George Heilmeier, an electrical engineer who was one of the inventors of liquid-crystal display (LCD), died April 21, 2014. He was 77.

Heilmeier graduated from Penn in 1958, and earned a Ph.D. in electrical engineering from Princeton in 1962. While working at RCA Laboratories in the mid-1960s, he and others began experimenting with images created electronically by manipulating tiny liquid crystals mounted between thin layers of glass.

This liquid-crystal display ultimately resulted in thin televisions, laptop computers, video cameras, CD players, and other innovations. However, these were brought to market, not by RCA, but by Japanese manufacturers.

Heilmeier left RCA in 1970 and became the U.S. Defense Department’s top researcher helping to develop stealth aircraft and other military advances. In 1978, he joined Texas Instruments and rose to chief technical officer, bringing forth an advanced digital processor. In 1991, he became CEO and chairman of Bellcore, a research and development   company formed by regional telephone companies after the breakup of AT&T. He received the National Medal of Science in 1991, the Kyoto Prize in 2005, and is in the National Inventors Hall of Fame.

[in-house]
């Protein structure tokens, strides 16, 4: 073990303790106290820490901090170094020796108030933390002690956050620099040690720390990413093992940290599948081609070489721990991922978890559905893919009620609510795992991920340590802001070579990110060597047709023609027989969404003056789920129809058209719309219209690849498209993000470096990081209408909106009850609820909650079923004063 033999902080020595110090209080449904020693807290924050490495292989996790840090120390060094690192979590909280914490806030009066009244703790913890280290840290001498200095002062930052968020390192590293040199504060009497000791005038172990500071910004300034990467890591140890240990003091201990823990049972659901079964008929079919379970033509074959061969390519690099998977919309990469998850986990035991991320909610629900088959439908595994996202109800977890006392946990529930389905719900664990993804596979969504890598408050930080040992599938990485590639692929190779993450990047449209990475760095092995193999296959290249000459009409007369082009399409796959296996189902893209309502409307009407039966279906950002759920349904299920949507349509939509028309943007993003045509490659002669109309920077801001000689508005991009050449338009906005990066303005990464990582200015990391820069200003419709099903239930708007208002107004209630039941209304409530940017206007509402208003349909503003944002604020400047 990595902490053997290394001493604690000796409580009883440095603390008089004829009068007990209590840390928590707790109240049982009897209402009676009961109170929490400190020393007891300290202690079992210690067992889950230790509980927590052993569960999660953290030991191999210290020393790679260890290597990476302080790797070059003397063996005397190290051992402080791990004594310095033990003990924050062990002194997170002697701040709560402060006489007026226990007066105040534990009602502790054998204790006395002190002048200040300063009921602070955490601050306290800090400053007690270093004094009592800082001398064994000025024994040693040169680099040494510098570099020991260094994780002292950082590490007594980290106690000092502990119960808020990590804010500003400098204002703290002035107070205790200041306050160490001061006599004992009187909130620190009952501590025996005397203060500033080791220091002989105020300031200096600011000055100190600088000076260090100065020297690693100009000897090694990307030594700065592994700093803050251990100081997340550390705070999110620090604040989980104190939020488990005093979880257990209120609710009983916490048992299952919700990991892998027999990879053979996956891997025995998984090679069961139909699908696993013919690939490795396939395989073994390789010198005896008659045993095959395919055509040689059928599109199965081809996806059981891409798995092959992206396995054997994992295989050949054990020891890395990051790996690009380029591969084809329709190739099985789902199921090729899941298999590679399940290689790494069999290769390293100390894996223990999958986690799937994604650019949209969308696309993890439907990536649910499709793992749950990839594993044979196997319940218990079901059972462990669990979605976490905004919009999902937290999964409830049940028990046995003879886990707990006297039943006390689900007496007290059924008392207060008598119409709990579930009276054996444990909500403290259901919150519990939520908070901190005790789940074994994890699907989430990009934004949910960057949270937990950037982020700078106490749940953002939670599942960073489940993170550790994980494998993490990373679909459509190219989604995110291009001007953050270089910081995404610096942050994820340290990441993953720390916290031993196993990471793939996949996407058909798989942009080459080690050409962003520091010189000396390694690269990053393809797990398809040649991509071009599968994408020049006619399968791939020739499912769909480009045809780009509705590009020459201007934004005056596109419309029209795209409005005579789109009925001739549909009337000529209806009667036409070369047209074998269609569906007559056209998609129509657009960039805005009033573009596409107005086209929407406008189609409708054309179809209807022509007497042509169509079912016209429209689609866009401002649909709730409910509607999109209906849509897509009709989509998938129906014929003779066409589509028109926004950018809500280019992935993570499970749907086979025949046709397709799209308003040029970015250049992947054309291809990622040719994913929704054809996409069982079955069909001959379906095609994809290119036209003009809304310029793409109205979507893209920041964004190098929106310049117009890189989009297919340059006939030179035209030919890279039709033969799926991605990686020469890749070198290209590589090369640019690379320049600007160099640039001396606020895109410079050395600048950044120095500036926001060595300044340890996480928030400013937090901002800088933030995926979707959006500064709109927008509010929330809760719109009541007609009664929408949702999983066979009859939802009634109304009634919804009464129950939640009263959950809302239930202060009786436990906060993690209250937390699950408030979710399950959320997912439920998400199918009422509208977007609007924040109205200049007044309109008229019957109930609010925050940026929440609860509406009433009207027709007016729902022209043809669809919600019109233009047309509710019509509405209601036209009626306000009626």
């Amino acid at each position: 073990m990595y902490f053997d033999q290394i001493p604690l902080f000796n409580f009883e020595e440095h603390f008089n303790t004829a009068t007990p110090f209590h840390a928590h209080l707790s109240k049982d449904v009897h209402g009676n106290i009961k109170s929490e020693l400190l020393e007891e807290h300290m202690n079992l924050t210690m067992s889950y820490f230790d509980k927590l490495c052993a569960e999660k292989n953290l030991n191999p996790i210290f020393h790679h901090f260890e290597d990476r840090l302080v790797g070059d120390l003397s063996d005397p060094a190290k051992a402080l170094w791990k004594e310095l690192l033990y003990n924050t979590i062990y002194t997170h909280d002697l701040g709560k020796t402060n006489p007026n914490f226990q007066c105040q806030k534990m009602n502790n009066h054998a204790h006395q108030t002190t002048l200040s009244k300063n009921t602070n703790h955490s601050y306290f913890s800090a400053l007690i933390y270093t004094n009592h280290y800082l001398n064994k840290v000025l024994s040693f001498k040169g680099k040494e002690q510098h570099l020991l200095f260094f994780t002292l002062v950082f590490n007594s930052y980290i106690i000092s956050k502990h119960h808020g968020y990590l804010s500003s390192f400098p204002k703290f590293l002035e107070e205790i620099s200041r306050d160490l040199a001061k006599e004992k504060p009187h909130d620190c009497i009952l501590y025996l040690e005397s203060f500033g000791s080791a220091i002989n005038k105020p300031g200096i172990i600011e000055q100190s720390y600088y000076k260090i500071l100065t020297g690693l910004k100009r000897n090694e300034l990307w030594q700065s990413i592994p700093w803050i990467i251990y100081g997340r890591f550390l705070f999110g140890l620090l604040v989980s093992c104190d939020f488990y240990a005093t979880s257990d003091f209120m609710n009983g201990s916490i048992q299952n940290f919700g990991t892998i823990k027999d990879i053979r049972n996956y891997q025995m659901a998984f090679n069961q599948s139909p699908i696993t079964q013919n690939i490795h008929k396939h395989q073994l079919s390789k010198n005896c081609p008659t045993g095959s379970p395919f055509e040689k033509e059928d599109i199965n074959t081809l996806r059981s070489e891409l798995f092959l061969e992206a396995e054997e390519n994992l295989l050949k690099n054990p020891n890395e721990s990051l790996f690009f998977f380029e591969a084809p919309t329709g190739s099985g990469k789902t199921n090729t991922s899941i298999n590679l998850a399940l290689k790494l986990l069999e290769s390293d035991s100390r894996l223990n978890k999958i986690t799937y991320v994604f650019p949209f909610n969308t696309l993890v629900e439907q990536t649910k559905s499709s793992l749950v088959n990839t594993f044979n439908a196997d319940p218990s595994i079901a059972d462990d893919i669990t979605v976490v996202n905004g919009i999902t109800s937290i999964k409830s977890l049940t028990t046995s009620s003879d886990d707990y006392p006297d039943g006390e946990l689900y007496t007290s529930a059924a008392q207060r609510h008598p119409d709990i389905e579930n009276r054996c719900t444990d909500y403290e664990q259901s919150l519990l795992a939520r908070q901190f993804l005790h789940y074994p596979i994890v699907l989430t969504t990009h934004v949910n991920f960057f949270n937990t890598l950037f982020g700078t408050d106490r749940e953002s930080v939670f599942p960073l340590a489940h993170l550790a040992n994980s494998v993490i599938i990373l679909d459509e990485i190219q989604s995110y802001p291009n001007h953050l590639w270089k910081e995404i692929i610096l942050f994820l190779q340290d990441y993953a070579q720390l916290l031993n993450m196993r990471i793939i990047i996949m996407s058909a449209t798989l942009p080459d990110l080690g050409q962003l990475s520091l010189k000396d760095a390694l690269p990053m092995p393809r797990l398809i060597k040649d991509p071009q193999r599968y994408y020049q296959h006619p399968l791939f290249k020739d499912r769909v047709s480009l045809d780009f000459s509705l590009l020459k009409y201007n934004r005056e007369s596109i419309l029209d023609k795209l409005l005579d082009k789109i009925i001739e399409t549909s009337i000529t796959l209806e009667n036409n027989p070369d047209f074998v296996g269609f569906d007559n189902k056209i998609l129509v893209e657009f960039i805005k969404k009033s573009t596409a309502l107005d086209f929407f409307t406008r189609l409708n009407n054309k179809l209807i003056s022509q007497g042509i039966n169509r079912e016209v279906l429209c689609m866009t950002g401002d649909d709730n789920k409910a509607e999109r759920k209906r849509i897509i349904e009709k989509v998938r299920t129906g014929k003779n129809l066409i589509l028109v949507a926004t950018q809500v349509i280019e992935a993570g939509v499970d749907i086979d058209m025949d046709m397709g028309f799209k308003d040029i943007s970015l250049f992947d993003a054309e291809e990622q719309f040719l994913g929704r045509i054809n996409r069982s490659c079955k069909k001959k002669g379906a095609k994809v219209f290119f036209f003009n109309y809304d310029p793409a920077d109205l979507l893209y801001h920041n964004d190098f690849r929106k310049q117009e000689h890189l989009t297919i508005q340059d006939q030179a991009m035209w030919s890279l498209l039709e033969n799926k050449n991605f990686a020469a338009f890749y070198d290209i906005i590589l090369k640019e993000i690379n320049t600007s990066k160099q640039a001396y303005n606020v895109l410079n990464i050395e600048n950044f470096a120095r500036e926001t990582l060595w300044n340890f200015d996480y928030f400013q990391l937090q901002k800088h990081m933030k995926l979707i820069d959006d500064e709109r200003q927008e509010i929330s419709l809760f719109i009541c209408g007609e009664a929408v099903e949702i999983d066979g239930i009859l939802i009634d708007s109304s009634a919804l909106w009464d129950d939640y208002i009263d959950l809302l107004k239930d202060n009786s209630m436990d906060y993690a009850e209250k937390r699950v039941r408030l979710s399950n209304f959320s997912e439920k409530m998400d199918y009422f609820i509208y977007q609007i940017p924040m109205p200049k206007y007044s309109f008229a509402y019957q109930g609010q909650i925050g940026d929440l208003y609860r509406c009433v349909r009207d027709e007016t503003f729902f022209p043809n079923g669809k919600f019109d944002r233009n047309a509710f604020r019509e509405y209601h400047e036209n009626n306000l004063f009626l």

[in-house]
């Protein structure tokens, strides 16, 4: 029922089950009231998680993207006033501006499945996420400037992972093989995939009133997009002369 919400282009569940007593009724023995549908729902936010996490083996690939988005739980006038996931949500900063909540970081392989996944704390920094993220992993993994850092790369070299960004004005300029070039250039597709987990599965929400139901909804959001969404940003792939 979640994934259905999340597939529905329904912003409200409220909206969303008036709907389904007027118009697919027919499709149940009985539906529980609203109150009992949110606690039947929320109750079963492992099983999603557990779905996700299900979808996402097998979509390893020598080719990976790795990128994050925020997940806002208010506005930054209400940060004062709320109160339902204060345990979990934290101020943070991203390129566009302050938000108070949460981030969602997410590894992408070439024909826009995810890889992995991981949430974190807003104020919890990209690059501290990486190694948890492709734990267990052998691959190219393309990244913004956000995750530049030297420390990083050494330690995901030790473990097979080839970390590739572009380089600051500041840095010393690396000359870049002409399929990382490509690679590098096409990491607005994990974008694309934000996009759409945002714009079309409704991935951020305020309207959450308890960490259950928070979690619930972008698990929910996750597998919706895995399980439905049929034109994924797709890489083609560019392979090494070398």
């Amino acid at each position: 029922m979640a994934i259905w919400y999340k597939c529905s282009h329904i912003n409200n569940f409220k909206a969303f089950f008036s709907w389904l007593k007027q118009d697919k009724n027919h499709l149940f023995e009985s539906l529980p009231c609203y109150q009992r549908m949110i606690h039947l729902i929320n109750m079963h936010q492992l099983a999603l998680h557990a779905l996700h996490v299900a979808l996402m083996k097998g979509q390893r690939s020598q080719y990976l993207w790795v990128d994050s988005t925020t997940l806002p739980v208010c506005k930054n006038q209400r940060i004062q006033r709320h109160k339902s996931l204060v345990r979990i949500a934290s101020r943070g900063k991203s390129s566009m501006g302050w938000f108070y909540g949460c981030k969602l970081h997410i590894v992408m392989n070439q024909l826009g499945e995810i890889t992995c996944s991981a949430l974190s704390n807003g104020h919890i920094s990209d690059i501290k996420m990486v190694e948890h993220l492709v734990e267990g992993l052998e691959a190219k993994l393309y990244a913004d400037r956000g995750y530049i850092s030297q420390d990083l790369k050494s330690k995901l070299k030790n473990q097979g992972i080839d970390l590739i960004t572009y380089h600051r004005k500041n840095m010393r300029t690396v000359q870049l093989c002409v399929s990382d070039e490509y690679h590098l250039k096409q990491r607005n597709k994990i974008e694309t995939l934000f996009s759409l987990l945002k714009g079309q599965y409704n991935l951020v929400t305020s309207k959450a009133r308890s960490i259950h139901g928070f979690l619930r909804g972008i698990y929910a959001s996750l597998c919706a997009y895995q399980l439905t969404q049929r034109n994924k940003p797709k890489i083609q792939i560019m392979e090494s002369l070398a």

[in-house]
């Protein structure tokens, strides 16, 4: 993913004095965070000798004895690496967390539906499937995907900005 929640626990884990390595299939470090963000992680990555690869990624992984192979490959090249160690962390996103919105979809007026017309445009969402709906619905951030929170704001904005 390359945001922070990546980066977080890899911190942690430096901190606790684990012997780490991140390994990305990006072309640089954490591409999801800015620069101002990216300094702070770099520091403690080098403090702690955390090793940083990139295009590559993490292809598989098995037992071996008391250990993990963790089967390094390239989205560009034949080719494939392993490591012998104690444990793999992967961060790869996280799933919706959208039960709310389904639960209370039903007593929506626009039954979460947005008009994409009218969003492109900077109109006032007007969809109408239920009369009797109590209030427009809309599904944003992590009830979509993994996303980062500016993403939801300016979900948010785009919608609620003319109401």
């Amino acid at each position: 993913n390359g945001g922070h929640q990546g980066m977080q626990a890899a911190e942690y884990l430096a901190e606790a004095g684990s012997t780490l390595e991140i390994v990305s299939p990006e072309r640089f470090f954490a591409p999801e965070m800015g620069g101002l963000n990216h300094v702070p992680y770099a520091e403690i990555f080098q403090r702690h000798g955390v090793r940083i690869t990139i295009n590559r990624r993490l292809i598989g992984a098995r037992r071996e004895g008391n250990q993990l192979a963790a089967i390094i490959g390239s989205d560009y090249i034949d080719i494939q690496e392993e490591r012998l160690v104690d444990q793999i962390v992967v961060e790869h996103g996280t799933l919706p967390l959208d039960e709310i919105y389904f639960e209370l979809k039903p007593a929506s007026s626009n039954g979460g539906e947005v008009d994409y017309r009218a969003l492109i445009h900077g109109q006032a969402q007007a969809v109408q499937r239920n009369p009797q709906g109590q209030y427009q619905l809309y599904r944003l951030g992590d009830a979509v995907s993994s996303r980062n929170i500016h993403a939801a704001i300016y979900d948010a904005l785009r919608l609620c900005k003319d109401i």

Heilmeier is survived by Janet, his wife of 52 years; a daughter; and three grandchildren.

Graduate memorials are prepared by the APGA.

Graduate Class of 1962